Yes, blogging can get pretty personal. I’ve talked about the second worst summer of my life. About being poor and terrified and about falling apart completely over my friend who killed himself. About going back in time and healing my heart.

Is that hard? Absolutely.

And, as someone wrote in the comments to last weeks post:

I especially hesitate on issues of privacy. How much of myself do I want to expose to strangers? How much of my family?

Things to consider:

You don’t have to expose everything.

Start talking about stuff you’re comfortable with and gradually expand your comfort zone without having to leave it.

Set boundaries. (With yourself and with others)

You can make up nicknames for people. Or use initials. Or leave out certain bits.

Things will morph and shift and change anyway, but at least you’ll be interacting consciously with the process.

Maybe you want to agree with certain people in your life about which topics will be off-limits. Not everything needs to be shared.

Or whatever, you could go completely postmodern like the addictively great Black Hockey Jesus and have a blog that defies reality in all of its forms. He might or might not have a wife who might or might not have a hundred different names.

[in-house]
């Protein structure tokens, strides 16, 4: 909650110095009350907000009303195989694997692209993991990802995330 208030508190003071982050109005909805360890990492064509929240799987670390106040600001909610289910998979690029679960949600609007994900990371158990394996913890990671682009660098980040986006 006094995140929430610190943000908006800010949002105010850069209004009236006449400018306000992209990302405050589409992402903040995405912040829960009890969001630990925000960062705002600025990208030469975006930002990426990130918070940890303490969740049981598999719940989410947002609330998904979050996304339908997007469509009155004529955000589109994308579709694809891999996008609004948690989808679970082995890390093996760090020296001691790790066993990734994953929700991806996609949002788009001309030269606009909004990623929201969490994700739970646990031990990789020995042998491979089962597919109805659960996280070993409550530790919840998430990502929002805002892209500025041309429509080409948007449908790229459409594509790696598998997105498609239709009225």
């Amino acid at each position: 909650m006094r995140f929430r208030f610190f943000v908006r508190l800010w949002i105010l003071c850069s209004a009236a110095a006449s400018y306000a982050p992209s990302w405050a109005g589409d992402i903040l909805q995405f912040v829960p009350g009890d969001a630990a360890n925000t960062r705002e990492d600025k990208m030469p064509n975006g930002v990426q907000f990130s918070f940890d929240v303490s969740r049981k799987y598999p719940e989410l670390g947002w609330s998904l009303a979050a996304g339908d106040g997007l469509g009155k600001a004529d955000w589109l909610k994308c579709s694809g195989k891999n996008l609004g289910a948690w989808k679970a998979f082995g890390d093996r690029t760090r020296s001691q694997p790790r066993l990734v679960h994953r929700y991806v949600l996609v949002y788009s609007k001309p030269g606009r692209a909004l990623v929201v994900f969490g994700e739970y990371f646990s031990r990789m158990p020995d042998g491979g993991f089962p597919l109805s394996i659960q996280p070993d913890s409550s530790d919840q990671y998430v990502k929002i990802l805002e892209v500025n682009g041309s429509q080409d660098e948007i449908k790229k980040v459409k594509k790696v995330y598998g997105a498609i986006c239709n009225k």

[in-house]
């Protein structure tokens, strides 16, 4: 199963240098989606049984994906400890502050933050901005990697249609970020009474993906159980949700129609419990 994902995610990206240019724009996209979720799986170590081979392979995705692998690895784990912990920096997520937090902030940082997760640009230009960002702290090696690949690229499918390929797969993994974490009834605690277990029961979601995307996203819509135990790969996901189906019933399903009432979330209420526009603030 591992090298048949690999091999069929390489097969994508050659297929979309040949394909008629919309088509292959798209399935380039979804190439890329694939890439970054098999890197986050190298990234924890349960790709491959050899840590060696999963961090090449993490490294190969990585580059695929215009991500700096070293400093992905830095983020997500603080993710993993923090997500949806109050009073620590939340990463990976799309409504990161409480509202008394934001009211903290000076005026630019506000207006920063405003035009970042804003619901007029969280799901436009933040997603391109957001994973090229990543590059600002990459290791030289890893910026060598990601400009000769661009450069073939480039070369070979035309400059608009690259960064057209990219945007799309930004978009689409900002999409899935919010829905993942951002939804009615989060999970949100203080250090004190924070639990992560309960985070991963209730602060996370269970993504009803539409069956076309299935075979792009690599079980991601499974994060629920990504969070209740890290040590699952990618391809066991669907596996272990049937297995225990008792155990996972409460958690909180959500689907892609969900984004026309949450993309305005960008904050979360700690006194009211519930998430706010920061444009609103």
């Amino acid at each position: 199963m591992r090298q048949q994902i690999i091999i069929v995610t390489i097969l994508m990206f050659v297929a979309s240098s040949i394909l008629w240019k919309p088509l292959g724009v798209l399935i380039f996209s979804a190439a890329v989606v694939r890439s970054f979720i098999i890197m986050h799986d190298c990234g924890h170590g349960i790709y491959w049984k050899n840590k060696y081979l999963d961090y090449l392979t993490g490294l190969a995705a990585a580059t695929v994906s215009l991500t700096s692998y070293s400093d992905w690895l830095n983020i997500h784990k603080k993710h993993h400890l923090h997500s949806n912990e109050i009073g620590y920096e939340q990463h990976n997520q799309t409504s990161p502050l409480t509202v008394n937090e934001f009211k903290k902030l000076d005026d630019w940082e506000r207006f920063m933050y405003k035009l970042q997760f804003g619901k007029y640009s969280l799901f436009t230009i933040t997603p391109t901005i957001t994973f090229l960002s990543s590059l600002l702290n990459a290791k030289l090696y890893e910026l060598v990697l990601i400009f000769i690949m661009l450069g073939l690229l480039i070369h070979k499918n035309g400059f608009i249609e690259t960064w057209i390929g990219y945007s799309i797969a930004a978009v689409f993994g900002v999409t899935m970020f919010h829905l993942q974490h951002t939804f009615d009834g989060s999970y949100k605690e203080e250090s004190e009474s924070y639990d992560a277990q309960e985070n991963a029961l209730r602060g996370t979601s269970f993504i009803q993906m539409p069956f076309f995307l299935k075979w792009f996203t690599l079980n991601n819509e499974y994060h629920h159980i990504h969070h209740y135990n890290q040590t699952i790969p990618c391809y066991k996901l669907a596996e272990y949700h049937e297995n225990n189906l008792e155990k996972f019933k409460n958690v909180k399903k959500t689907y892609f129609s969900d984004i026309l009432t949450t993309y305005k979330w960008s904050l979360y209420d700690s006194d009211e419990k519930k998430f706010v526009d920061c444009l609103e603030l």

And is he just kidding about his four year old daughter’s fifteen year old phantasmagorical boyfriend? Is any of this happening at all? And does that matter?

Vulnerability and honesty are the highest currency online.

They’re also your protection against scenario #1. Trust me, you will not be boring if you’re talking truthfully about the stuff you really think about.

Being honest and vulnerable makes it easier for people to relate to you. It allows you to be human, which is the sexiest thing there is in the land of blog.

The biggest problem I see with blogs (yes, the boring ones!) is that the people writing them try to protect themselves by wrapping themselves up in Expertise. They talk down to me. They lecture me.

They give me lists and bullet points and concepts but there’s no one there to connect with. And it’s not the sexy kind of distance. It’s the lonely kind.

No one wants a flawless expert. We want empathy. We want to identify with you. We want to know that you understand our pain because you know it intimately and are moving through it. Well, that’s what I want.